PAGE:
Renegade Third Worlder

Dissuading the West from joining our lowly club of nations

Month: February 2017

Feminist self-sabotage, Argentina edition

Last week, a few dozen women took their tops off at Buenos Aires’ Obelisk monument to protest for the “right to make free use of our bodies,” as one of them told The New York Times.

The few naked women were joined by only a couple hundred dressed protesters. It is a sign of the times that such a relatively small gathering generated a massive amount of local and international media coverage.

The protest was sparked by a specific incident that occurred a few weeks ago near Buenos Aires, in which police expelled several topless women sunbathers from a beach under threat of arrest.

However, the outcry was clearly directed more generally at what contemporary feminists see as oppressive, patriarchal social norms that violate women’s rights “to the free use of our bodies,” as another protester told The Associated Press.

In other words, this was nothing more than a regurgitation of what radical feminist groups such as Femen have been doing for the last couple of years.

Facepalm moment

Of course, it didn’t take long for feminists to show their true character with as much zeal as they showed their bare breasts.

A couple of hours into the protest, many of them started attacking men that happened to be around.

Many of them, obviously, were indulging in the very natural pleasure that looking at breasts provide for the tetosterone-laden member of the species:

Attraction to breasts “is a brain organization effect that occurs in straight males when they go through puberty,” [Larry Young, a professor of psychiatry at Emory University] told Live Science. “Evolution has selected for this brain organization in men that makes them attracted to the breasts in a sexual context, because the outcome is that it activates the female bonding circuit, making women feel more bonded with him. It’s a behavior that males have evolved in order to stimulate the female’s maternal bonding circuitry.”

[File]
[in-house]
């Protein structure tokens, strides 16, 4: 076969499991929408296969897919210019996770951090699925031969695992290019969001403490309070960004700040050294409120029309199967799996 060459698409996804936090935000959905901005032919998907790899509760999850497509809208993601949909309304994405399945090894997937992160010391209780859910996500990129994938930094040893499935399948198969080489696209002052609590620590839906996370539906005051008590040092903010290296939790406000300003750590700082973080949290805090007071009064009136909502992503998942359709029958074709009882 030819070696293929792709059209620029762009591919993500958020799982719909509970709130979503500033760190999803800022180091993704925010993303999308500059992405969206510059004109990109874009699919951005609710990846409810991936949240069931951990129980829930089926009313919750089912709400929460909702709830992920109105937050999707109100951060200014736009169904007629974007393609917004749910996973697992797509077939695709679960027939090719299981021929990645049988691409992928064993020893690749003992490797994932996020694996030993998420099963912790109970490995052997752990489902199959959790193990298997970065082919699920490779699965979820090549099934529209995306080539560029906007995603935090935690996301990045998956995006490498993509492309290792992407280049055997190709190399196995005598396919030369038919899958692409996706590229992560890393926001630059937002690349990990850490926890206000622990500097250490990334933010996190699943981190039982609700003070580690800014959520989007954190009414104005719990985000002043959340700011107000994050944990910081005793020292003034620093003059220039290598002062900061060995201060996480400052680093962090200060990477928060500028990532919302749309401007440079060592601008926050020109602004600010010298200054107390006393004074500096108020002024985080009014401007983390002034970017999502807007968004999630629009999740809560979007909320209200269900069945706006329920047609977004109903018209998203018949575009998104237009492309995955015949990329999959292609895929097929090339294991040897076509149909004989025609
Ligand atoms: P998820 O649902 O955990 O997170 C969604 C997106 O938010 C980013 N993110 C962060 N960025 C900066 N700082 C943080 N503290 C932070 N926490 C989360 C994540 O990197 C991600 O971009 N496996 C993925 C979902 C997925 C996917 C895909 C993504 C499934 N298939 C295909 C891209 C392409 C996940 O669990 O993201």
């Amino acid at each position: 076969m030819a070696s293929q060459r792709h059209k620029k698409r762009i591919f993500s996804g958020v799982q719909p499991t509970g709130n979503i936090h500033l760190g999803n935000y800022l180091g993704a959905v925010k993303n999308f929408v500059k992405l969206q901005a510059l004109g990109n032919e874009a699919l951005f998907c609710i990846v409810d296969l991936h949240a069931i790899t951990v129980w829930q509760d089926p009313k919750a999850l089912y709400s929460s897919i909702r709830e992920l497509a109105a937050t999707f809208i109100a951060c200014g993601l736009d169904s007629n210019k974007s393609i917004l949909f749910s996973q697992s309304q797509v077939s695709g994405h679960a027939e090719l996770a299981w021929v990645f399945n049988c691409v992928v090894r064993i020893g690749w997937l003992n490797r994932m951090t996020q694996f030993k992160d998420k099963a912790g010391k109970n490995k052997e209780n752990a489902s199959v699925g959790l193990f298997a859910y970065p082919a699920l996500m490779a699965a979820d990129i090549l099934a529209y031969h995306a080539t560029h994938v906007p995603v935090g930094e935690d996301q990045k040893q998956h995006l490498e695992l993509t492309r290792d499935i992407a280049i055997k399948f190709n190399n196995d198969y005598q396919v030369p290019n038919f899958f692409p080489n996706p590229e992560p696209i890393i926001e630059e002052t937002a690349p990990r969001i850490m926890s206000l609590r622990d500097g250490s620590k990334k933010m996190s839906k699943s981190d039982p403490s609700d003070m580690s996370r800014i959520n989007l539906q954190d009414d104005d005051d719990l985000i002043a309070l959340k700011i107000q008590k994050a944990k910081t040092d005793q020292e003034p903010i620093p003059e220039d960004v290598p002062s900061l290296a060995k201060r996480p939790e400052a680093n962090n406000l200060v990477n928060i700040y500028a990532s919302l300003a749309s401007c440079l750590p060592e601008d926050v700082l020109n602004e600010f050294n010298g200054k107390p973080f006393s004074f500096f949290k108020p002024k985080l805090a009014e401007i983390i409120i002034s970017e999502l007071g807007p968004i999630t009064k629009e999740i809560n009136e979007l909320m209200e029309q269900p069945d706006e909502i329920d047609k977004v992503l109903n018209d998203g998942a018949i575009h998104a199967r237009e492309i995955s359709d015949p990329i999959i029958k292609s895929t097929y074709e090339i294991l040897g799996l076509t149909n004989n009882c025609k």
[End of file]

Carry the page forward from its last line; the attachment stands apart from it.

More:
Men were pushed, screamed at, and even pepper-sprayed.

As usual, men’s “objectifying gaze” was considered a terrible offense that justified a violent response.

Lashing out against a law of nature is enough to elicit a facepalm from anyone with a brain.

But in this case, reasonable people will find an even stronger reason to slap their foreheads with all their might.

The perverse effect of boob oversupply

Obvious as it seems, this is the more important point that feminists fail to grasp:

Obliterating the taboo against boob nudity is what makes men “objectify” women’s bodies.

We live in a world of sheer boobitude.

In the history of mankind, it has never been easier for men to see naked breasts. Either in the flesh, or in the computer screen.

Men’s incentives to make any effort whatsoever to obtain that delightful view, are weaker than ever.

The “empowerment” babble that usually accompanies Kardashian-emulating pictures on social media couldn’t be more Orwellian.

Whereas in the past men would attempt to move heaven and earth in pursuit of a woman,

Today, they might swipe right. Of course, ancient depictions of the beauty of female bodies also required months, if not years, of intense work to produce, which is a completely different scenario than getting a high-school or college hottie to instantly text you topless photos.

Ancient art also elevates a woman’s body as something worth years of effort in pursuit, while pornified bodies degrade and commodify human beings as pixels to callously flip through and discard.


Take what happens when there are more women than men in a dating pool. Manhattan has three women for every two men in the under-30 college grad dating pool. Men in a market like this, where there is a preponderance of available boobs women, tend to not settle down and engage in productive activities like building a family. They may even start to see women as interchangeable, as the market incentives drive them to move on as soon as they need to put in some effort to sustain a relationship.

The women/men ratio in a city like Buenos Aires is similar: 86 men for every 100 women.